Singapore has fined commodities business Noble Group S$12.6mn (US$9.1mn) for publishing “misleading information” in its financial statements, following an investigation that has taken almost four years to complete.
The announcement by the city-state’s accounting authority concludes its probe of a high-profile accounting scandal that brought Noble to the brink of collapse. It also flagged “stern warnings” given to two unnamed former directors of the group.
Noble’s near-collapse, from a business worth more than $6bn that had hoped to emulate industry giant Glencore, was precipitated by a series of highly critical reports on its accounting practices published in 2015 by short seller Iceberg Research.
By 2018, it had been forced into a painful debt-for-equity swap and a delisting, and it sold a number of key assets to help it survive. The saga also dented Singapore’s reputation as a commodities trading hub.
The fine, equivalent to 0.4 per cent of Noble’s reported revenues in 2020, was criticised by Iceberg. “A minor fine for a major [scandal],” it wrote on Twitter.
The improper accounting at Noble is one of a series of scandals in recent years that have raised questions about regulations in Singapore, which has sought to attract multinationals while promoting its strong “rule of law”.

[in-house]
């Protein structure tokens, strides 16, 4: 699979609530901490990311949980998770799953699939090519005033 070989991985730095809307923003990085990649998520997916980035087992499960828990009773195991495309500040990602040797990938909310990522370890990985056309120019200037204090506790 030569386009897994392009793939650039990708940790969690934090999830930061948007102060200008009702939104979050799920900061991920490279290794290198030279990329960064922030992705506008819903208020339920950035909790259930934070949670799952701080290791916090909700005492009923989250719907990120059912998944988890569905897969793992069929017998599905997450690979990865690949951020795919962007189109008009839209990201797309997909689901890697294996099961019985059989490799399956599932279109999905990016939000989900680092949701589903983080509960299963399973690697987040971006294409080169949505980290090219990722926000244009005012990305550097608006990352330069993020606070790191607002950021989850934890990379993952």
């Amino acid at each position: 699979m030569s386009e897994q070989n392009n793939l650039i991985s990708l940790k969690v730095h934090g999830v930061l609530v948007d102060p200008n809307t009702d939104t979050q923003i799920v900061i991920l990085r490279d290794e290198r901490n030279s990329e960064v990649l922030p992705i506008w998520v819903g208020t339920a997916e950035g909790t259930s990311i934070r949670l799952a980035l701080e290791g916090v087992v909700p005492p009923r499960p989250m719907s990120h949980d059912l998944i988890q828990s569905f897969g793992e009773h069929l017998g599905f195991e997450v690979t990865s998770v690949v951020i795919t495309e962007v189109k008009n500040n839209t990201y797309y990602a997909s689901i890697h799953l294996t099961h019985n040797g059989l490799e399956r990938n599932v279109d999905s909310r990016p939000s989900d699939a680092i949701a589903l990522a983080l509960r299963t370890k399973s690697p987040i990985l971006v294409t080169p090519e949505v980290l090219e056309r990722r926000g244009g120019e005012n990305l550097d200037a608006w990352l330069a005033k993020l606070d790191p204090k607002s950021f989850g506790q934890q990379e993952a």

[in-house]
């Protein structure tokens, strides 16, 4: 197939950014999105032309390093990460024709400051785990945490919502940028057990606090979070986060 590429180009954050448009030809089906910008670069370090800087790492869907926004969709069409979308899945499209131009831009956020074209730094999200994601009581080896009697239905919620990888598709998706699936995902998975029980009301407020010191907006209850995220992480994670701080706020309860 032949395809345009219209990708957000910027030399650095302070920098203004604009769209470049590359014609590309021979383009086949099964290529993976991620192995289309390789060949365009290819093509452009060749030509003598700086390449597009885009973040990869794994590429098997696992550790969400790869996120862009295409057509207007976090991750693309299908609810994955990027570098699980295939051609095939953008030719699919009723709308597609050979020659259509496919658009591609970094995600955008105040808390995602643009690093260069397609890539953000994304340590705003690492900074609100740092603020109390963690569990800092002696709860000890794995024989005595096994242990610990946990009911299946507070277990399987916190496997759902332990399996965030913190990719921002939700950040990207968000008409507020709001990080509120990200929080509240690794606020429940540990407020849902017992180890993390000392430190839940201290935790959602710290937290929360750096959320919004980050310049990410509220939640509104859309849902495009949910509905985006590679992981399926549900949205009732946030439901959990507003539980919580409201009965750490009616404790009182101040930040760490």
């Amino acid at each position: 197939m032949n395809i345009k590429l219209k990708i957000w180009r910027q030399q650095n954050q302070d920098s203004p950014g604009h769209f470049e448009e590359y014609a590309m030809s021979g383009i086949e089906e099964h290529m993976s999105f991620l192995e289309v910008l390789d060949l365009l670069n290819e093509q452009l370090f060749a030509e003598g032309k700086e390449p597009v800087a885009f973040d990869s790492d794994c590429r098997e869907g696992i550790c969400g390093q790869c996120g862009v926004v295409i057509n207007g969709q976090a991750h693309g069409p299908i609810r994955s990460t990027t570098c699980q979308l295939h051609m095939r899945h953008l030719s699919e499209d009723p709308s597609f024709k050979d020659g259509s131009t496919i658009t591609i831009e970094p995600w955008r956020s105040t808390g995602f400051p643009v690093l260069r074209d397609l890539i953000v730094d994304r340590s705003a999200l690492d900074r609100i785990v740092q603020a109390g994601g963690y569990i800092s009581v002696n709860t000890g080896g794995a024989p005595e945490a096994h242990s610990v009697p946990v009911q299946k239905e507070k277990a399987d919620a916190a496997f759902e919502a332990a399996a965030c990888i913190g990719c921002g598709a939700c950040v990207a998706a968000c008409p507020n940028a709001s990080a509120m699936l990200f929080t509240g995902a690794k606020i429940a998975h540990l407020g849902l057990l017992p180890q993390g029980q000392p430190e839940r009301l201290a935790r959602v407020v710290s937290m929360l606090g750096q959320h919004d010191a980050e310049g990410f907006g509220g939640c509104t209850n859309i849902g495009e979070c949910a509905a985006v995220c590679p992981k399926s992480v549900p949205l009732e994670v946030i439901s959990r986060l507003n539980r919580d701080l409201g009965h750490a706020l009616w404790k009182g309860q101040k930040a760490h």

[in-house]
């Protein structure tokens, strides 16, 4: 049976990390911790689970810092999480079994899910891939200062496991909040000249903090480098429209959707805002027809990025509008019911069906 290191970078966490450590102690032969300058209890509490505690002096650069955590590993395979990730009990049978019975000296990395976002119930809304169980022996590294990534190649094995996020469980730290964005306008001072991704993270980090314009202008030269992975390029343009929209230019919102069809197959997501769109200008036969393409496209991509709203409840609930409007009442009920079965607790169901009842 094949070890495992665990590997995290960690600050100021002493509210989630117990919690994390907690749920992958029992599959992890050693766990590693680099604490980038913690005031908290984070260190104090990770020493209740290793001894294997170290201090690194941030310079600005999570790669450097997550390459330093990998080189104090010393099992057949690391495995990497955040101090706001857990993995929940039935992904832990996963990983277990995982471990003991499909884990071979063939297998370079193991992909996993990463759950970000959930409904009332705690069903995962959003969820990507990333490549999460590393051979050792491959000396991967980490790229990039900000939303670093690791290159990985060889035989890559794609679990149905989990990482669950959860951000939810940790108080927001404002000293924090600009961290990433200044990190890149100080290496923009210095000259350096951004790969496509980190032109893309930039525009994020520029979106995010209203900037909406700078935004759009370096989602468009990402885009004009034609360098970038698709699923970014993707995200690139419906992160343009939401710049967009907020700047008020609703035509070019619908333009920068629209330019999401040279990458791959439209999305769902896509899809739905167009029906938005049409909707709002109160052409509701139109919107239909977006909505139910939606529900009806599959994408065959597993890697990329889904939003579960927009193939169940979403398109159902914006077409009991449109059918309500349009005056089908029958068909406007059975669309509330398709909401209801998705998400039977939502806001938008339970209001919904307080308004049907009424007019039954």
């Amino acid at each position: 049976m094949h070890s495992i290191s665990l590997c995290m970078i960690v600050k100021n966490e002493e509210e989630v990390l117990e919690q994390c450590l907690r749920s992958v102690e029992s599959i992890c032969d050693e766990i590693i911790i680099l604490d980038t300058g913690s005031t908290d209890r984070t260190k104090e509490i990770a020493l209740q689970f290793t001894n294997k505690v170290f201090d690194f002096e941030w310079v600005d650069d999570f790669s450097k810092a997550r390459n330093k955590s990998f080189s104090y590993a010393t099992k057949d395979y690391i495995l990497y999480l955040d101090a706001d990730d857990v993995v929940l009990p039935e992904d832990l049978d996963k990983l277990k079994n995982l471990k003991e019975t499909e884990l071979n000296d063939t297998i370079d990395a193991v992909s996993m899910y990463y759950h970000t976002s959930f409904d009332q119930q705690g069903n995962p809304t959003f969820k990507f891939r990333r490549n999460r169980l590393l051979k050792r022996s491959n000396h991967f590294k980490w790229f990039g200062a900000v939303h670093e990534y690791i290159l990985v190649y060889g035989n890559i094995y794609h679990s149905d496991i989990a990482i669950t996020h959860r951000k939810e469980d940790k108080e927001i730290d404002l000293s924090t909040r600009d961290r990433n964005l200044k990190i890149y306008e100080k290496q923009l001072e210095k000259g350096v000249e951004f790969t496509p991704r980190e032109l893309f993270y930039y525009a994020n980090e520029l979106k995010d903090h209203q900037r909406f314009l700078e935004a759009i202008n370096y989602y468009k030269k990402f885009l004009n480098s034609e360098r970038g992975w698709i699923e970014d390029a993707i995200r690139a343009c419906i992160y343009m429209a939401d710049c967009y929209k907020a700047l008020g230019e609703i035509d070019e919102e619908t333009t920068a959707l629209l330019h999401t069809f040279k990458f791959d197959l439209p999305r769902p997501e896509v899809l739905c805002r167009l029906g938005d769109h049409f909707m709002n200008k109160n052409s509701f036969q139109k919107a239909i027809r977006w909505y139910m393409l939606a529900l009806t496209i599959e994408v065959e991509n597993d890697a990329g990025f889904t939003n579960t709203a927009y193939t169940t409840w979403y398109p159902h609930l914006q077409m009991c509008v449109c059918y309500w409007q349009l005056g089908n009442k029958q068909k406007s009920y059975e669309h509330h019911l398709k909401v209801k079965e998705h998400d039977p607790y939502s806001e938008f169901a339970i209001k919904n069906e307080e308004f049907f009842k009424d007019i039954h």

A number of Singapore-based commodities groups have been at the centre of scandals in recent years, including Noble Group, Agritrade International, Hin Leong Trading, ZenRock Commodities Trading and Petro-Diamond Singapore.
Some have received hefty fines and executives have faced jail time. The billionaire founder of Hin Leong, Lim Oon Kuin, in 2020 confessed to hiding $800mn in losses at the Singapore-based oil trading firm he founded. Singapore police filed more than 100 charges against Lim last year while a former director and operations executive of ZenRock were charged last month with more than $105mn worth of dishonesty offences.
The problems make the case for a stronger regulatory framework and oversight of trading houses in Singapore’s small, open economy, say analysts. But Nirgunan Tiruchelvam, an analyst at Tellimer, said they did not seem to have dented corporate enthusiasm for Singapore.
“Singapore provides these companies with tax haven status and access to financiers, which these businesses are so dependent on,” he said.
“Singapore’s stock exchange [lost] credibility a long time ago,” wrote Iceberg. “The lack of enforcement means even Singapore companies prefer to list elsewhere.”
Loo Siew Yee, assistant managing director of the policy, payments and financial crime group at the Monetary Authority of Singapore, said measures taken by the authorities against Noble “demonstrates that MAS takes breaches of disclosure obligations seriously and will take firm action against persons found to have fallen short”.
Noble said it was pleased the investigation had been concluded, adding that its commodity trading business had been under new ownership and management since December 2018 and “has focused on the highest standards of corporate governance, reporting and transparency since then”.
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